Bitcoin was invented in 2008 with the publication of a paper titled “Bitcoin: A Peer-to-Peer Electronic Cash System,” written under the alias of Satoshi Nakamoto (see Appendix A). Nakamoto combined several prior inventions such as b-money and HashCash to create a completely decentralized electronic cash system that does not rely on a central authority for currency issuance or settlement and validation of trans actions. The key innovation was to use a distributed computation system (called a “Proof-of-Work” algorithm) to conduct a global “election” every 10 minutes, allowing the decentralized network to arrive at a consensus about the state of transactions. This elegantly solves the issue of double-spend where a single currency unit can be spent twice. Previously, the double-spend problem was a weakness of digital currency and was addressed by clearing all transactions through a central clearinghouse.
The bitcoin network started in 2009, based on a reference implementation published by Nakamoto and has since been revised by many other programmers. The implementation of the Proof-of-Work algorithm (mining) that provides security and resilience for bitcoin has increased in power exponentially, and now exceeds the combined processing power of the world’s top supercomputers. Bitcoin’s total market value has at times exceeded $35 billion US dollars, depending on the bitcoin-to-dollar exchange rate. The largest transaction processed so far by the network was $150 million US dollars, transmitted instantly and processed without any fees.
Satoshi Nakamoto withdrew from the public in April 2011, leaving the responsibility of developing the code and network to a thriving group of volunteers. The identity of the person or people behind bitcoin is still unknown. However, neither Satoshi Naka moto nor anyone else exerts individual control over the bitcoin system, which operates based on fully transparent mathematical principles, open-source code, and consensus among participants. The invention itself is groundbreaking and has already spawned new science in the fields of distributed computing, economics, and econometrics.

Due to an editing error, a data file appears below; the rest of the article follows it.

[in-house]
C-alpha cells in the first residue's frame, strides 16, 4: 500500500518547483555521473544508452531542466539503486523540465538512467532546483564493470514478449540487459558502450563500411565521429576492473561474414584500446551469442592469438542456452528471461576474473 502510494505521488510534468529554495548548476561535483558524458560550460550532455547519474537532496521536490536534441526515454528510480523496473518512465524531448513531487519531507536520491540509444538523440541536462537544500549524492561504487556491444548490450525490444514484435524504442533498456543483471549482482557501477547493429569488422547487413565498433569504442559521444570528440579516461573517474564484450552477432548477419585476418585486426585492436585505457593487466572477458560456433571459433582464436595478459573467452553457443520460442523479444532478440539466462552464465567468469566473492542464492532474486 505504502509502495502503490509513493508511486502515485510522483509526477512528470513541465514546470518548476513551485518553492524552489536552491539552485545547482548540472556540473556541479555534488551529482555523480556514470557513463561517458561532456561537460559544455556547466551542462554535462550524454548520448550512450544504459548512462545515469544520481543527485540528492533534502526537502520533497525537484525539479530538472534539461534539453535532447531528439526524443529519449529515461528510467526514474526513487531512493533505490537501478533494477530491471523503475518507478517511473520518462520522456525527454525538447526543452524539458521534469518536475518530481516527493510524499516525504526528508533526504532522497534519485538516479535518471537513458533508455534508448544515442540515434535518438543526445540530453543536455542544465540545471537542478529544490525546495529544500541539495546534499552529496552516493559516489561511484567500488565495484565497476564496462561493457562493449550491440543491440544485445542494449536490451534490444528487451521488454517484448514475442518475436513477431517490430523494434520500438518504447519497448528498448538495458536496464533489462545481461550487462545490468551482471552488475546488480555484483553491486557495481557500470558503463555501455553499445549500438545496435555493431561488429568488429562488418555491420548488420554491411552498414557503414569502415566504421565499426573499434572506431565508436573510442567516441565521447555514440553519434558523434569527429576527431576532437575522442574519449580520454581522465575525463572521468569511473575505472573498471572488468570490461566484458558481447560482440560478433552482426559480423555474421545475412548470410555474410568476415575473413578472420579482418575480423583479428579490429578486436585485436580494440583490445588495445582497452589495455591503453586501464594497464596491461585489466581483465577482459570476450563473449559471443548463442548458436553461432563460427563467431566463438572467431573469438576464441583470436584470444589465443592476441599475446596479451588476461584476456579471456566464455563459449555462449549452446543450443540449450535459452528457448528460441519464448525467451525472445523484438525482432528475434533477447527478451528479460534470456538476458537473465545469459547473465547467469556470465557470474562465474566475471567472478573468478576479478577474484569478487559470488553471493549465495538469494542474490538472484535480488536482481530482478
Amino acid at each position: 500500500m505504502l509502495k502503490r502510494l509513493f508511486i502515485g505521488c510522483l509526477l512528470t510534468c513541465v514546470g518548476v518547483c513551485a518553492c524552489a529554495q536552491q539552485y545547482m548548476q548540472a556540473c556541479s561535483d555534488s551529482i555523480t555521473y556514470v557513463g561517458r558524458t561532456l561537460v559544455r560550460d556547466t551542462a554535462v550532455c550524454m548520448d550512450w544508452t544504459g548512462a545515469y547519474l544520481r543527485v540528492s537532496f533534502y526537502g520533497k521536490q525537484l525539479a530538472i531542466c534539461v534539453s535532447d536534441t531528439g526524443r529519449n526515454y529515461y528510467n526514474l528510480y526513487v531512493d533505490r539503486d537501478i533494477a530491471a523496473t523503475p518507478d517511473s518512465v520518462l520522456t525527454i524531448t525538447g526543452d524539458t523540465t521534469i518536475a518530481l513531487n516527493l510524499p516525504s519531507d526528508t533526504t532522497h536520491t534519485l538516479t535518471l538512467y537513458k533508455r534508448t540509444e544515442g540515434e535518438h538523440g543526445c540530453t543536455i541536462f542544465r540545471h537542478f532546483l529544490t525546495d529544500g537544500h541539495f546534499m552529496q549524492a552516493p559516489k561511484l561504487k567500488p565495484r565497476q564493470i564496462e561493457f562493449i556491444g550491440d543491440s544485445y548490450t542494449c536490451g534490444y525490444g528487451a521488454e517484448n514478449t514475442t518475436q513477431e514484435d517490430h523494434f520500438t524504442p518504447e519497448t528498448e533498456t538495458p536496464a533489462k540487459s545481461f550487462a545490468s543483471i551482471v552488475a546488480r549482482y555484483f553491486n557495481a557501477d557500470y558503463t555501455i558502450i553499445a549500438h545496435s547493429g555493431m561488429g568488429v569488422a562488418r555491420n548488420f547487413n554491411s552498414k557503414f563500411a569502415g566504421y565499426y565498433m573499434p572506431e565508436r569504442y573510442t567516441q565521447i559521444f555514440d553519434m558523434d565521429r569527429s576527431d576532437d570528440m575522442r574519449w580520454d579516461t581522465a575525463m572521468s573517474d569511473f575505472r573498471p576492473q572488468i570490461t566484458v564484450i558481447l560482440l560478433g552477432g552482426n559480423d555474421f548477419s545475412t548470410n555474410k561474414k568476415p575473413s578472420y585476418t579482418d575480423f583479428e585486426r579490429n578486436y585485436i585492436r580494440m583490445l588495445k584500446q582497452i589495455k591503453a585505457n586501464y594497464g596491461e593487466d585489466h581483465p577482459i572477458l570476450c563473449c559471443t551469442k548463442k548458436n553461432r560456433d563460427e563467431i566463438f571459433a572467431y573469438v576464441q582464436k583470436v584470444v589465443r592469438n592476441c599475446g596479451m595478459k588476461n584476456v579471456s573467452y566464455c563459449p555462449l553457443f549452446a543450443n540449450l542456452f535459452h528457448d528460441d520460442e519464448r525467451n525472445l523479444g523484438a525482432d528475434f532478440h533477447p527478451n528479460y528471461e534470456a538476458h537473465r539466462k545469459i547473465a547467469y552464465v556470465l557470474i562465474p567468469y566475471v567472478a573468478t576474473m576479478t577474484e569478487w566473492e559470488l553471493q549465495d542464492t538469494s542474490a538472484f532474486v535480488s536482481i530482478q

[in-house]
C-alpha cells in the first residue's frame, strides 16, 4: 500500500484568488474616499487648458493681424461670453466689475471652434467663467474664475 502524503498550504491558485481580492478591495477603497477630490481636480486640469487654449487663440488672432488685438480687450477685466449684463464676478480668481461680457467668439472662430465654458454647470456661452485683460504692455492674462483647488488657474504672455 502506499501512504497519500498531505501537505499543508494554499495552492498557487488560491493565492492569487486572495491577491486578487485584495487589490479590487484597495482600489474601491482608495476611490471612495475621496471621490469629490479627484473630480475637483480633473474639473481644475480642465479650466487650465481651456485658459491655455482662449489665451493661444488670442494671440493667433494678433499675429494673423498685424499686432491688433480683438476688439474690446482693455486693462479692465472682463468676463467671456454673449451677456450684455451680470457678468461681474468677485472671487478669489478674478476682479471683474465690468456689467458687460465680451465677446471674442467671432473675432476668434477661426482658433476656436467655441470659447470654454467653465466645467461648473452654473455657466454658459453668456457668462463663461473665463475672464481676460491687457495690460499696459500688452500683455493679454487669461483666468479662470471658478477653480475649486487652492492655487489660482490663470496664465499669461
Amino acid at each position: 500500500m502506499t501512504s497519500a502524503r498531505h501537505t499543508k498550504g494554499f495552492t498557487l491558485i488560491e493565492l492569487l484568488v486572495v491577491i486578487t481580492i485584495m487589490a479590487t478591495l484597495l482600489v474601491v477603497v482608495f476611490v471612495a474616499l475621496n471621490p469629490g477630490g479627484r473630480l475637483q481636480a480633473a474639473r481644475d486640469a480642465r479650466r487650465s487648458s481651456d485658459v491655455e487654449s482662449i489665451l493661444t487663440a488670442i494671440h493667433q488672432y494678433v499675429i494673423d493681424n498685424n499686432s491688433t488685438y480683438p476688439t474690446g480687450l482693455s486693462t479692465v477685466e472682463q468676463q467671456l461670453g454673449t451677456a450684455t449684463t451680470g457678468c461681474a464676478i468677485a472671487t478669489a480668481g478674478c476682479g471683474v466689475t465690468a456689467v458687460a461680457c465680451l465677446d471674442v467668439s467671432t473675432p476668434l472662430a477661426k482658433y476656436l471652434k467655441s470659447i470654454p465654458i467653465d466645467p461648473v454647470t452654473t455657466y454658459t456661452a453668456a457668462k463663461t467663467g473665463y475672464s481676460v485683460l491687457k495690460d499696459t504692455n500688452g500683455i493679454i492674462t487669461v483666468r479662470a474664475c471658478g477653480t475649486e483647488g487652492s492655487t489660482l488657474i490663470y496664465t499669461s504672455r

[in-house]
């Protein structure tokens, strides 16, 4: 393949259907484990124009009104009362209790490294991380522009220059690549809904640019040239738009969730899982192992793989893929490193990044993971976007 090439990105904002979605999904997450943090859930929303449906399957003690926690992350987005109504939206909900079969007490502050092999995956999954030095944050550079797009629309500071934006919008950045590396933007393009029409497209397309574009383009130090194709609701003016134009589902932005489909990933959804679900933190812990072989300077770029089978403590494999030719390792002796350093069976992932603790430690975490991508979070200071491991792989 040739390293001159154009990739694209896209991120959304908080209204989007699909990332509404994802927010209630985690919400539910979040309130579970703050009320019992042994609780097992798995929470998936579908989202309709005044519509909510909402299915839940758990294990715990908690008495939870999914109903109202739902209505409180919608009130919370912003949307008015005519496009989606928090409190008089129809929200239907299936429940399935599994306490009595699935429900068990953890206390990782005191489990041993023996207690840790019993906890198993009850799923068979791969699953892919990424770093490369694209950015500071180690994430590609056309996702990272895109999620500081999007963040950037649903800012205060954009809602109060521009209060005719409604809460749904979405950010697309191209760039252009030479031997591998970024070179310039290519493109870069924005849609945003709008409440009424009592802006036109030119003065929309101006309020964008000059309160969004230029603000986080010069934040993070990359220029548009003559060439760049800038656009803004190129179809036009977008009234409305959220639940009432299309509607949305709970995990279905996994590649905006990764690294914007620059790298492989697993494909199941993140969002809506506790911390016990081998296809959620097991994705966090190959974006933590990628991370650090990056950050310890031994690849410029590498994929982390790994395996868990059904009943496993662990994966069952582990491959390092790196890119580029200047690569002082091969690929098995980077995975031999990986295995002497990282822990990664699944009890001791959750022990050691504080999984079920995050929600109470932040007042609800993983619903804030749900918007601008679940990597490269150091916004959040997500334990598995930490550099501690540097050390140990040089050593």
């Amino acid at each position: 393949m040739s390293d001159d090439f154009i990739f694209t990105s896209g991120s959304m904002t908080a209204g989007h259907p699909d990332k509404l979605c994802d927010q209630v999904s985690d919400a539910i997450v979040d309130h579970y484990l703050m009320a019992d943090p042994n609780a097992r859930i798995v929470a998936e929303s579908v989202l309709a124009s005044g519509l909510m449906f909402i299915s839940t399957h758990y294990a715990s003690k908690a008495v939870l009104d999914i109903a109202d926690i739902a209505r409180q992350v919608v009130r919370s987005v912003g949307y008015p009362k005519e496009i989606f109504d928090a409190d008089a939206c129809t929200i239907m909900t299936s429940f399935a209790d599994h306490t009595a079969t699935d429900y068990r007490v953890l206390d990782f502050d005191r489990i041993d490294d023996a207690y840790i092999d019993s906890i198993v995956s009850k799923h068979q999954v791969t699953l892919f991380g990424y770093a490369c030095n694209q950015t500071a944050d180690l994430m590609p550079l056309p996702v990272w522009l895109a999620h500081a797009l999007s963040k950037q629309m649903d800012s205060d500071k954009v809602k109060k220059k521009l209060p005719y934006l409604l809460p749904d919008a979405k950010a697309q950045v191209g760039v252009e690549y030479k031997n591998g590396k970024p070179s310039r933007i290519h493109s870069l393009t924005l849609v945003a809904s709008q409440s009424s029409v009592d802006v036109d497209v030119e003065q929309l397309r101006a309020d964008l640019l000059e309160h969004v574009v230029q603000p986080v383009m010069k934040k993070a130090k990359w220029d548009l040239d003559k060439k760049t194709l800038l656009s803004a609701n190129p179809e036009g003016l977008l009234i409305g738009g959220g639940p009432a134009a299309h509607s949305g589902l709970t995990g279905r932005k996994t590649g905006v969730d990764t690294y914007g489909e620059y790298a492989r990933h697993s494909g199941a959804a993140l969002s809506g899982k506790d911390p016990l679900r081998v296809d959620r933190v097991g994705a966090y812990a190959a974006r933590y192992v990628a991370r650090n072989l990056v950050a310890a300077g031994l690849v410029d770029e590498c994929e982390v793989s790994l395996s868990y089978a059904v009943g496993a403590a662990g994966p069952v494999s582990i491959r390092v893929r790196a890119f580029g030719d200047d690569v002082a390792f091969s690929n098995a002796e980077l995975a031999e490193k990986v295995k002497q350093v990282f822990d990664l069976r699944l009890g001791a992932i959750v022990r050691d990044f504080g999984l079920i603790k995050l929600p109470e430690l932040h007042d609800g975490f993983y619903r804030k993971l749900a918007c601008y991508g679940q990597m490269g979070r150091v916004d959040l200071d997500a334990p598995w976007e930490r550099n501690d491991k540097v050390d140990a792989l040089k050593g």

The bitcoin protocol includes built-in algorithms that regulate the mining function. across the network. The difficulty of the processing task that miners must perform is adjusted dynamically so that, on average, someone succeeds every 10 minutes regardless of how many miners (and how much processing) are competing at any moment. The protocol also halves the rate at which new bitcoins are created every 4 years and limits the total number of bitcoin that will be created to a fixed total of just below 21 million coins. The result is that the number of bitcoin in circulation closely follows an easily predictable curve that approaches 21 million by the year 2140. Due to bitcoin’s diminishing rate of issuance, over the long term, the bitcoin currency is deflationary. Furthermore, bitcoin cannot be inflated by “printing” new money above and beyond the expected issuance rate.
Behind the scenes, bitcoin is also the name of the protocol, a peer-to-peer network, and a distributed computing innovation The bitcoin currency is really only the first application of this invention. Bitcoin represents the culmination of decades of research in cryptography and distributed systems and includes four key innovations brought together in a unique and powerful combination. Bitcoin consists of:• A decentralized peer-to-peer network (the bitcoin protocol) • A public transaction ledger (the blockchain)• A set of rules for independent transaction validation and currency issuance (consensus rules)• A mechanism for reaching global decentralized consensus on the valid blockchain (Proof-of-Work algorithm)As a developer, I see bitcoin as akin to the internet of money, a network for propagating value and securing the ownership of digital assets via distributed computation. There’s a lot more to bitcoin than first meets the eye.